Not wishing to allow Vanessa to marry him only to watch him die, Wade is soon approached by a sinister recruiter from a secretive medical program who offers Wade the opportunity to partake in an experimental operation that will cure him of his cancer. Reluctantly leaving Vanessa behind, Wade agrees to the operation but is soon found in the clutches of Francis (he really hates being called that) Freeman a.k.a. Ajax (Ed Skrein) and his henchwoman Angel Dust (Gina Carano) inside of a laboratory and forced to intake the serum of Weapon X, a formula designed to awaken latent mutant genes after being triggered by a series of unspeakable tortures. Once those latent genes are brought to fruition, the victims are to be sold as superslaves to the highest bidders.

Once Ajax traps Wade inside of an airtight tube, cutting off his oxygen, Wade's mutant genes are released, curing his cancer, unleashing a new powers of super strength, agility and healing, thus making him essentially indestructible. On the downside, Wade's body and face are now completely disfigured with a mass of burn-like scars of which Ajax professes to have the sole cure. Escaping the chamber and surviving their first battle after seemingly being left for dead by Ajax, Wade, now christening himself as Deadpool, goes on the hunt for revenge against Ajax wile also hoping to reclaim the love of Vanessa despite his appearance and also continue to rebuff the offers to join the Uncanny X-Men by an ever persistent Colossus (voiced by Stefan Kapicic), a Russian born mutant with powers to transform his body into organic steel.

Now,, if all of this sounds to you like the current standard of superhero origin films, then you would be 100% correct. Although, with Tim Miller's "Deadpool," we are given this story with its tongue planted firmly in its cheek just moments before it spits in our eyes with a barrage of four letter words, CGI blood and gore and that aforementioned endless stream of sarcasm and self-congratulatory snark that Ryan Reynolds dolls out with undeniable glee. "Deadpool" is kind of like Marvel's id gone amok.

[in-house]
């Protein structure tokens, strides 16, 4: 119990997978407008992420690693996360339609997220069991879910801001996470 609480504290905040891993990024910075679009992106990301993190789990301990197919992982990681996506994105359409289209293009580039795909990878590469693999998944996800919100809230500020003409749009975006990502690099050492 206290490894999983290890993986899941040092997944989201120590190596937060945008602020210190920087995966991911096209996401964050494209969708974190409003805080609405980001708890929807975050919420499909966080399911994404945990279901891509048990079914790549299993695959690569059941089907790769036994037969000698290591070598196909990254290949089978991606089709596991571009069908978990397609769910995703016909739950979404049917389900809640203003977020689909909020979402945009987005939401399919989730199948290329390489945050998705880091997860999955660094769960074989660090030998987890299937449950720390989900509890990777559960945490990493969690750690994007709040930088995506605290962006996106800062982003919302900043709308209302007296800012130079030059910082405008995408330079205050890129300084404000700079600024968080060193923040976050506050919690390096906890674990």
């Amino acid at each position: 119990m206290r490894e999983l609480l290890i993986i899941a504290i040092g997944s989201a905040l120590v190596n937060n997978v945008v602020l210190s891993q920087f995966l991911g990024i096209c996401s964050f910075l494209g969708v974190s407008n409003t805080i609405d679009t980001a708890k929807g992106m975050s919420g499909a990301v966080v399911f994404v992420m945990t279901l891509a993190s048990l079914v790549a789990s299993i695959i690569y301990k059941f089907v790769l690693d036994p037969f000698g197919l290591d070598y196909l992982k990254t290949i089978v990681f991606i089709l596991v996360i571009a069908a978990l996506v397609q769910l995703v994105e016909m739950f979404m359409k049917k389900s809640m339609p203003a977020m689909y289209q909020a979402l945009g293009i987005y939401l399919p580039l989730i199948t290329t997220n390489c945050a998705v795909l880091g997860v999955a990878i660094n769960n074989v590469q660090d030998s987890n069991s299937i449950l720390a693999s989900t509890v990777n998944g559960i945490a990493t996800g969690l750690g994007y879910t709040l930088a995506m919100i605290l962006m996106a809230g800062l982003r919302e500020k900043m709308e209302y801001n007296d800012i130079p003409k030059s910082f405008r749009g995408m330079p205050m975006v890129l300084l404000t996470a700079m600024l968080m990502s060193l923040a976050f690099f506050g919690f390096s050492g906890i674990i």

Yes, this film is easily the movie "Guardians Of The Galaxy" wished that it could have been as far as blowing a hole clean through the superhero film genre and the Marvel films in particular. "Deadpool," through its constant self-reflexive humor, breaking of the fourth wall--even within its own opening and ending credits--and a collection of in jokes that skewer the X-Men films and even Ryan Reynolds himself  But even so, when all is said and done, "Deadpool" exists as a one-note movie because it really just is a one joke movie: a superhero/anti-hero that curses profusely and decapitates his foes with a rampant disregard for...well...anything. Snark for snarks sake may be fine for some (and from the massive box office, it clearly worked on a mass scale) but for me, it was just not enough.